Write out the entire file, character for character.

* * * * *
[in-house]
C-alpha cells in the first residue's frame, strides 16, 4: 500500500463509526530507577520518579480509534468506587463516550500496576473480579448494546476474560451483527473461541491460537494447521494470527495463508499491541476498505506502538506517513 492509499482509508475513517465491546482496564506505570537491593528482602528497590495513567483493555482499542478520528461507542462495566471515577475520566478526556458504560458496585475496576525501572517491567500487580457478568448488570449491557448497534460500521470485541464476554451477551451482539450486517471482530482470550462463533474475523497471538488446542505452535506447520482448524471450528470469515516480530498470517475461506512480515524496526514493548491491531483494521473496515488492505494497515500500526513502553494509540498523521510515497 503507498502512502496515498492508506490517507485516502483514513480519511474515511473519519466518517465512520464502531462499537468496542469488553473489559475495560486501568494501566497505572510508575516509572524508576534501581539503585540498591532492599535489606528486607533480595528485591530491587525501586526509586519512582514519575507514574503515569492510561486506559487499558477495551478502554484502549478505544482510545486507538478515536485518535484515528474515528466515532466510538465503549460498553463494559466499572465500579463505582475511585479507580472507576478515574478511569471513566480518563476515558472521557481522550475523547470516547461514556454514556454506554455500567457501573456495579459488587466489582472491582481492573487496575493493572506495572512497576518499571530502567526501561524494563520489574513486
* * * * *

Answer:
[in-house]
C-alpha cells in the first residue's frame, strides 16, 4: 500500500463509526530507577520518579480509534468506587463516550500496576473480579448494546476474560451483527473461541491460537494447521494470527495463508499491541476498505506502538506517513 492509499482509508475513517465491546482496564506505570537491593528482602528497590495513567483493555482499542478520528461507542462495566471515577475520566478526556458504560458496585475496576525501572517491567500487580457478568448488570449491557448497534460500521470485541464476554451477551451482539450486517471482530482470550462463533474475523497471538488446542505452535506447520482448524471450528470469515516480530498470517475461506512480515524496526514493548491491531483494521473496515488492505494497515500500526513502553494509540498523521510515497 503507498502512502496515498492508506490517507485516502483514513480519511474515511473519519466518517465512520464502531462499537468496542469488553473489559475495560486501568494501566497505572510508575516509572524508576534501581539503585540498591532492599535489606528486607533480595528485591530491587525501586526509586519512582514519575507514574503515569492510561486506559487499558477495551478502554484502549478505544482510545486507538478515536485518535484515528474515528466515532466510538465503549460498553463494559466499572465500579463505582475511585479507580472507576478515574478511569471513566480518563476515558472521557481522550475523547470516547461514556454514556454506554455500567457501573456495579459488587466489582472491582481492573487496575493493572506495572512497576518499571530502567526501561524494563520489574513486